We would all love to be Aristotle and some other exotic philosophers. However in our attempts to sound well read, we do end up using commonly misused words and phrases.
When I read some of these commonly misused words and phrases, I was a little bit embarrassed to say I am culprit to making some of those mistakes. And that’s when I thought, I might as well write about commonly misused words and phrases to help you avoid making the same mistakes.
1. First-Come, First-Serve
This can be passed off as an innocent mistake, however “first come, first serve” implies the first person to turn up will serve rest of the participants. However, the right way of saying is “first come, first served”. Don’t worry a lot of us get this wrong!
2. Extract Revenge / Potential
This was my favorite saying “extract potential” however to extract means to remove it. As INC explains “To “extract” something is to remove it, like a tooth. The correct expression is “exact revenge,” meaning to achieve revenge. Both The New York Times and the BBC have made this error.”
3. Wet Your Appetite
I don’t use this phrase much – I am not sure if I’ve ever used it in a written communication. However, the correct phrase is “whet your appetite”. As INC explains “This expression is more often used incorrectly than correctly–56 percent of the time it appears online, it’s wrong. The correct idiom is “whet your appetite.” “Whet” means to sharpen or stimulate, so to “whet your appetite” means to awaken your desire for something.”
3. You’ve got another thing coming
What? What’s wrong with this?
Yep, I didn’t see the mistake in it either, however even though it makes sense the phrase is still incorrect apparently. The correct phrase is “You’ve got another think coming”.
As lifehack explains “This is one of those phrases where the incorrect usage actually does make sense and has become its own phrase. But it’s still technically wrong. In fact, most people don’t even know the correct phrase unless they look it up (I sure didn’t). The correct version really only makes sense if you use the entire sentence “if that’s what you think, you’ve got another think coming.””
4. I made a complete 360 degree change in my life
This -> “People say they’ve made a complete 360 degree change in their life to imply that they’ve completely changed from the way they used to be. However, going 360 degrees means that you’ve returned to the exact same place you started. Which would mean you didn’t change at all. A 180 degree change would mean that you are the complete opposite which is what most people are trying to say.”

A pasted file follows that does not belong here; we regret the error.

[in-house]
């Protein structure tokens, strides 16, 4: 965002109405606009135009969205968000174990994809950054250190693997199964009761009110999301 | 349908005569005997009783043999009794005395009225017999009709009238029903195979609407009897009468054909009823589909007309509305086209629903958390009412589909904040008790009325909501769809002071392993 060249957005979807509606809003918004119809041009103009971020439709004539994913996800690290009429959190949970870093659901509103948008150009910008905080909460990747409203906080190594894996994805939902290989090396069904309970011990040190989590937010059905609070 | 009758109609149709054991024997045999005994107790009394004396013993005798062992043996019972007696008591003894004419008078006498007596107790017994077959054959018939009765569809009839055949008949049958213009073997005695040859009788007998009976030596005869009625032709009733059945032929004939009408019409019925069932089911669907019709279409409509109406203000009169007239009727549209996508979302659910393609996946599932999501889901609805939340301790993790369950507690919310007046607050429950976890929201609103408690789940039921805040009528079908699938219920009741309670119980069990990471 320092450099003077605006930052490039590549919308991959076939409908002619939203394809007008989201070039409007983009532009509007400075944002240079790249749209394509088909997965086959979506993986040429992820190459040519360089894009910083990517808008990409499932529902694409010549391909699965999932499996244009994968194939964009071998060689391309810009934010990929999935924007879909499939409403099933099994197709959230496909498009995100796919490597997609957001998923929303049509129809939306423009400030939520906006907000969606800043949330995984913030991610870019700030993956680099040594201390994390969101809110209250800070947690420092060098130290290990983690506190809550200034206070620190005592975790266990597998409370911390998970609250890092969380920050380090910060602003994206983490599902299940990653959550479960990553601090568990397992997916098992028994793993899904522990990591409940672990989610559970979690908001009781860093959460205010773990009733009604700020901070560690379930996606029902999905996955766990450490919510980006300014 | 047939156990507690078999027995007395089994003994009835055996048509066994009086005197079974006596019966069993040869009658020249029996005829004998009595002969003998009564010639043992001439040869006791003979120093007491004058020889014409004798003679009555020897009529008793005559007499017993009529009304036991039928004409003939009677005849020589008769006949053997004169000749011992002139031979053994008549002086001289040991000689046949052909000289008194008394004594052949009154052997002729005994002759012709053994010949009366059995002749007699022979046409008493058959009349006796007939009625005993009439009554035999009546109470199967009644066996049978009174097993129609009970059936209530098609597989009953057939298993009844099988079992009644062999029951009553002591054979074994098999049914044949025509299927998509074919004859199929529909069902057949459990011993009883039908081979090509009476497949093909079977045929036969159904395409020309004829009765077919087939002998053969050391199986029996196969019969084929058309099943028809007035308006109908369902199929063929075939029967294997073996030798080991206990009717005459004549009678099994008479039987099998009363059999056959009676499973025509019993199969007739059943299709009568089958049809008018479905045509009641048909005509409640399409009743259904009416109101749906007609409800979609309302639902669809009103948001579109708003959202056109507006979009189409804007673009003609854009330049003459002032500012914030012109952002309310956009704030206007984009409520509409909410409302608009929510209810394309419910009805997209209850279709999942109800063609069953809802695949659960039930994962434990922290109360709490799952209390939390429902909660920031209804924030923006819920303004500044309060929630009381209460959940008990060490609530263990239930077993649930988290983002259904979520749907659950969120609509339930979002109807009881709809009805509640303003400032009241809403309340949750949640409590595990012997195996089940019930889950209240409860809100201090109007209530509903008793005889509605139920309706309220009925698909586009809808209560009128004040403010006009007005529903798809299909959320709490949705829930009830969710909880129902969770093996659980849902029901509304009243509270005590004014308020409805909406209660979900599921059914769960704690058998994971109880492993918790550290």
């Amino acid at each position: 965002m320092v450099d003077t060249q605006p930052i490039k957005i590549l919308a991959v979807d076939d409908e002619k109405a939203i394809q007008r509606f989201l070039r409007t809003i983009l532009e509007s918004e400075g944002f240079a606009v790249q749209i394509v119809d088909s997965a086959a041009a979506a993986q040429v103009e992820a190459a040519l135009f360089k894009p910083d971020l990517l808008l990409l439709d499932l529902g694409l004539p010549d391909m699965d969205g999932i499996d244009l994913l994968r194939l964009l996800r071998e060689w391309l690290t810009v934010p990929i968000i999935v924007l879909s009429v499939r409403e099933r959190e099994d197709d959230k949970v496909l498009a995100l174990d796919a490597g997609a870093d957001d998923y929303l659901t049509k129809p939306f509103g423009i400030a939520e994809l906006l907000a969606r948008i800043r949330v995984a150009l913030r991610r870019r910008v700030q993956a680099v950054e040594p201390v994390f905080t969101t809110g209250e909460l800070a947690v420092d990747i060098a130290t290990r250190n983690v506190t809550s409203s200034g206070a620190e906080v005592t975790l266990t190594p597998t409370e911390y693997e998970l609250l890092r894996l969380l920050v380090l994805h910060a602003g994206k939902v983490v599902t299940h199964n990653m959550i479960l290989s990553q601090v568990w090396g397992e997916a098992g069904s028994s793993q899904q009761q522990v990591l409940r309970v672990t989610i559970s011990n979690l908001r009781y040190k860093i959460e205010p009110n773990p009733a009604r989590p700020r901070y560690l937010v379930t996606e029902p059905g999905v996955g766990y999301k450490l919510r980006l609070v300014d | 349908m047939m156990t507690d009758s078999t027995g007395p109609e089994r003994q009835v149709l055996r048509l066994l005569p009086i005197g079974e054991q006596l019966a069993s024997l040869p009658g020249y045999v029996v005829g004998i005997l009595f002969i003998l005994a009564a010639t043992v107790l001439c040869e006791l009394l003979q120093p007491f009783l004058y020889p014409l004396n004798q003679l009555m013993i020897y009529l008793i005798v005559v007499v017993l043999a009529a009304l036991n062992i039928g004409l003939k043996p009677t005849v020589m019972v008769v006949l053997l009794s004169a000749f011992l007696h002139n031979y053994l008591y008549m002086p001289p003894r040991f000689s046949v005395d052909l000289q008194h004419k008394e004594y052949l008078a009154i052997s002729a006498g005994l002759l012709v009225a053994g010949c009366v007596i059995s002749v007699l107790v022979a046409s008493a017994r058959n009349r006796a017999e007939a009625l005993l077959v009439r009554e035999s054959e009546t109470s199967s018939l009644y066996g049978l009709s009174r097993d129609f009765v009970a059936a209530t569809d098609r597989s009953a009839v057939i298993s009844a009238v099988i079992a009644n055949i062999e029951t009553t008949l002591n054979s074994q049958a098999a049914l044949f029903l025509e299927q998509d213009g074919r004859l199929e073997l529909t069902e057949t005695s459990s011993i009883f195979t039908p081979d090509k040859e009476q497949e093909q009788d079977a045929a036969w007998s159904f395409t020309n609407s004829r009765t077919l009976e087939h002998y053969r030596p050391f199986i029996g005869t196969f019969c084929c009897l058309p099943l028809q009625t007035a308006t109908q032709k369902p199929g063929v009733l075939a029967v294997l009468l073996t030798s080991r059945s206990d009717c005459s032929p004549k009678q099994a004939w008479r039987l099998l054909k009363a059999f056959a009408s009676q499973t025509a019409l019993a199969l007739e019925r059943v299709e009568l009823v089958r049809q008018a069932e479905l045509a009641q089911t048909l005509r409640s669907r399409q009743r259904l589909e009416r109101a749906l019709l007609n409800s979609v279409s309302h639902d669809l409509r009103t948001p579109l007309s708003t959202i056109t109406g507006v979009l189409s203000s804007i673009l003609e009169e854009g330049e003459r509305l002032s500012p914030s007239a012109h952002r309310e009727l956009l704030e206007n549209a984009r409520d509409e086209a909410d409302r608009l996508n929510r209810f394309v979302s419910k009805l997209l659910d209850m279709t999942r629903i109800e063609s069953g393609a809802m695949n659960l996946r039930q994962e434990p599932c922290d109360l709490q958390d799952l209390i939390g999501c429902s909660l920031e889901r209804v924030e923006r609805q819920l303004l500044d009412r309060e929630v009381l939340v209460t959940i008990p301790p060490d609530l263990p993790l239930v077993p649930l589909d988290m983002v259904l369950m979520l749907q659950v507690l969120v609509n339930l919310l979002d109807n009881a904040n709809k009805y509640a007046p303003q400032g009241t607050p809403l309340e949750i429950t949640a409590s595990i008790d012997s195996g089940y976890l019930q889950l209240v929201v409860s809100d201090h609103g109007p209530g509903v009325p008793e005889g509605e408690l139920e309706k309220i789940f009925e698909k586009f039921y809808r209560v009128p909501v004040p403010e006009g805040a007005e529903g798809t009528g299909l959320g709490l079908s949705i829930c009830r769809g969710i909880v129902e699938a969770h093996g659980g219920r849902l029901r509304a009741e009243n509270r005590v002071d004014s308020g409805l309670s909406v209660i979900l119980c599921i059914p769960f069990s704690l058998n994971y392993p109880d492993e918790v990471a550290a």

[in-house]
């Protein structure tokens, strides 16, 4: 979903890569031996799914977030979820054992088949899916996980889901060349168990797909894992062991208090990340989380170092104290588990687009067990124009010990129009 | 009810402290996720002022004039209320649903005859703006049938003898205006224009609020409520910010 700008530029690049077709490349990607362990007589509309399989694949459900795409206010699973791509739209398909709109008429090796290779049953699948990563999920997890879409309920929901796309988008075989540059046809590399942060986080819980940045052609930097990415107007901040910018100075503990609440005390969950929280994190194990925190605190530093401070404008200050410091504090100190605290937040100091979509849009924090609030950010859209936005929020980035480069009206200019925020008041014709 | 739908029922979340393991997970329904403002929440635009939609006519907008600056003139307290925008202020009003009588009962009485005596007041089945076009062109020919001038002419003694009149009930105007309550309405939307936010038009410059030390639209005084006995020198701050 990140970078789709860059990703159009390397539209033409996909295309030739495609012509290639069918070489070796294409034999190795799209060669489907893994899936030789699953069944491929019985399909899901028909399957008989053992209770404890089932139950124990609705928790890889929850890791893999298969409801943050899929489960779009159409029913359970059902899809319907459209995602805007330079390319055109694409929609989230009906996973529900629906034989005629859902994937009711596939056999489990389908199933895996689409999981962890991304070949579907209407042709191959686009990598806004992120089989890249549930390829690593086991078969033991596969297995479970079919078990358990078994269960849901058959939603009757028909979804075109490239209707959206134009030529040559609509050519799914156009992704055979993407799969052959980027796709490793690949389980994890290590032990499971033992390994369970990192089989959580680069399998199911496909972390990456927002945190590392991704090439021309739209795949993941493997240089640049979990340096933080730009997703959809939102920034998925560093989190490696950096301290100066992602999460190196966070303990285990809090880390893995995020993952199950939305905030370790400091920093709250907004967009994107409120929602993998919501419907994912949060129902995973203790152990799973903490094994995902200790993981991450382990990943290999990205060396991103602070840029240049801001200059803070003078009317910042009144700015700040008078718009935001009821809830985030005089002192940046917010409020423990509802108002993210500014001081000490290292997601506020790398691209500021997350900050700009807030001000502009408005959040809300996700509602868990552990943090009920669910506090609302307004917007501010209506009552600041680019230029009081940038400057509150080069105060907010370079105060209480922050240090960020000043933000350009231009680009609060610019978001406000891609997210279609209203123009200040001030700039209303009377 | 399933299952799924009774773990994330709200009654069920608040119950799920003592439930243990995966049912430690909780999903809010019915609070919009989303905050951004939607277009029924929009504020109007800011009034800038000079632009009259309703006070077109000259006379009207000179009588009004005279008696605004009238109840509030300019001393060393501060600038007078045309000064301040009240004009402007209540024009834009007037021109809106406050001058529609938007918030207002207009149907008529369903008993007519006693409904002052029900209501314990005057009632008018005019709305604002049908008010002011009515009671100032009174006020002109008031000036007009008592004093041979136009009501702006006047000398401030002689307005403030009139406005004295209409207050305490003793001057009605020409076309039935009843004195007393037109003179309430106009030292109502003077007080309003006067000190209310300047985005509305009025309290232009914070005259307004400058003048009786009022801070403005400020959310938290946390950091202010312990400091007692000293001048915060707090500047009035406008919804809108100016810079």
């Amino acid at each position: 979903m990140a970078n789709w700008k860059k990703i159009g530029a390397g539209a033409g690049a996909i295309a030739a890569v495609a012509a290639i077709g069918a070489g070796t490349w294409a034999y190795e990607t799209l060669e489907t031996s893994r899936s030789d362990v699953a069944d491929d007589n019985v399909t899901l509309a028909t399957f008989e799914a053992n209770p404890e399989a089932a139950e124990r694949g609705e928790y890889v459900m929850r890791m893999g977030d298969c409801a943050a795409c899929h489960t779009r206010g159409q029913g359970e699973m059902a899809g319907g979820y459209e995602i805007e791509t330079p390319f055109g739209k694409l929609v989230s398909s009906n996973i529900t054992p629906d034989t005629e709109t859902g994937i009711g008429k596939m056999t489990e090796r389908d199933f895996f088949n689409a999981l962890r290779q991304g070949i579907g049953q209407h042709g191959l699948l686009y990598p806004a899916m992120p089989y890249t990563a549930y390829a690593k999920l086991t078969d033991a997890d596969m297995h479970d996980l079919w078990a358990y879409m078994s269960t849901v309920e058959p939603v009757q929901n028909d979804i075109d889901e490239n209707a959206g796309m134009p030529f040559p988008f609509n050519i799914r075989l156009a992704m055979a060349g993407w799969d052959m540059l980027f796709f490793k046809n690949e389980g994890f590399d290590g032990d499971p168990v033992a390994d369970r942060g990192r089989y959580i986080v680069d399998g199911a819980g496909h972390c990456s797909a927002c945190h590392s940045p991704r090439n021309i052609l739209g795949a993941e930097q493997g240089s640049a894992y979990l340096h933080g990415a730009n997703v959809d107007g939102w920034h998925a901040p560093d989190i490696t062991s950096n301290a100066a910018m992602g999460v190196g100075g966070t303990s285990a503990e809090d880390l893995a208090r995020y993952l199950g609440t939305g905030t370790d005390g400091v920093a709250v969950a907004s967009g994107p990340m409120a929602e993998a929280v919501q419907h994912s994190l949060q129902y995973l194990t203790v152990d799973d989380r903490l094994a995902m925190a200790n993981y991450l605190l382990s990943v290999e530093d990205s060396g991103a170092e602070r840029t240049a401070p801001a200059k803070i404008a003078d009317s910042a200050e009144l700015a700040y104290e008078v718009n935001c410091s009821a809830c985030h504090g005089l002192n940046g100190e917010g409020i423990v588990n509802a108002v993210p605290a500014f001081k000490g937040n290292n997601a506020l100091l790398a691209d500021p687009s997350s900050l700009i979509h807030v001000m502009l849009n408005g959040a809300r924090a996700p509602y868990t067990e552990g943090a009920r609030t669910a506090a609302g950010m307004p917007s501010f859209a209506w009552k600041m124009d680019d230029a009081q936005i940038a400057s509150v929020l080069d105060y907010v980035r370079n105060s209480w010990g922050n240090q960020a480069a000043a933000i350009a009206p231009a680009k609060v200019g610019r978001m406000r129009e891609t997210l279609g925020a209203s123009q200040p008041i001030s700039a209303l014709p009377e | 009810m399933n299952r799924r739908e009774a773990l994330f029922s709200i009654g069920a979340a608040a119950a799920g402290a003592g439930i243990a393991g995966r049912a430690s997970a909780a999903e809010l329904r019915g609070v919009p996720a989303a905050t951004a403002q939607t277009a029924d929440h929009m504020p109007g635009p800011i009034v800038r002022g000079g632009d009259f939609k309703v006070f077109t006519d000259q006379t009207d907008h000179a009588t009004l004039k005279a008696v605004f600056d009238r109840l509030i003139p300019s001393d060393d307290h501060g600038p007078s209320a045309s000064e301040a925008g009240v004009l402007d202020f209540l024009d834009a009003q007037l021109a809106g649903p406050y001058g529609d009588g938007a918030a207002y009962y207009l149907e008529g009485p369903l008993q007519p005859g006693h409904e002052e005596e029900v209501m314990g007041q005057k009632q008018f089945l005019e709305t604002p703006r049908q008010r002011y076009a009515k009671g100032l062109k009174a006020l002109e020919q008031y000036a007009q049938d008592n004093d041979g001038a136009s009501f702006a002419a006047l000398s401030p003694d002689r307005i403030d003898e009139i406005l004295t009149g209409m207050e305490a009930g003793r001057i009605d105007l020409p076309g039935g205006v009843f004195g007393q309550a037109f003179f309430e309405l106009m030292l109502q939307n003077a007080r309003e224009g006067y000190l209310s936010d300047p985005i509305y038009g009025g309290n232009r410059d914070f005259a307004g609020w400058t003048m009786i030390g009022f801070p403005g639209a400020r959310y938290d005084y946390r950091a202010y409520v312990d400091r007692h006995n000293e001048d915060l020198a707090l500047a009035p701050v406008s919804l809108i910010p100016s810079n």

5. Mute point vs Moot point
Thankfully, I never made this mistake. I have seen people use the phrase mute point, when the correct phrase is moot point. “Mute” means “incapable of speech.” “Moot” means “debatable or doubtful.” While a moot point may cause someone to stop talking, it doesn’t render them mute. The point, not being a person, never had any ability to talk in the first place. So the word “moot” is a much better descriptive choice.
6. Free reign
The correct phrase is “free rein”. As thoughtcatalog.com explains “It’s easy to see the misconception here. By saying “free reign,” you want to indicate that a ruler or royal has the ability to do whatever (s)he pleases when it comes to their kingdom, having “free reign” over the land. But that’s not what it’s meant to indicate. “Free rein” comes from equestrian jargon, meaning to give your horse freedom of motion, holding loosely the reins to go easy on ol’ Black Beauty.”
7. The Spitting Image
The correct phrase is “the spit and image”. The original phrase “spit and image” comes from the Bible, where God made Adam out of “spit and mud” in order to make him in his own image. God didn’t spit on him, as the modern idiom seems to suggest.
8. Begging the question
The correct phrase is “raising the question”.
“If you want to bring up a question you have on your mind, you shouldn’t “beg” the question — because that means something very different. “Beg the question” is a term that indicates someone’s argument has a conclusion that lacks adequate support from its premise. In order cases, this logical fallacy entails simply restating the premise instead of making an actual conclusion or having a conclusion that’s totally unrelated to the initial. Welcome to every Freshman comp class.”
And that’s it folks, these were my top 8 commonly misused words and phrases. If you’ve been making these common mistakes – it is fine, we’ve all done them. Learning from it, is what will set you apart from the rest.
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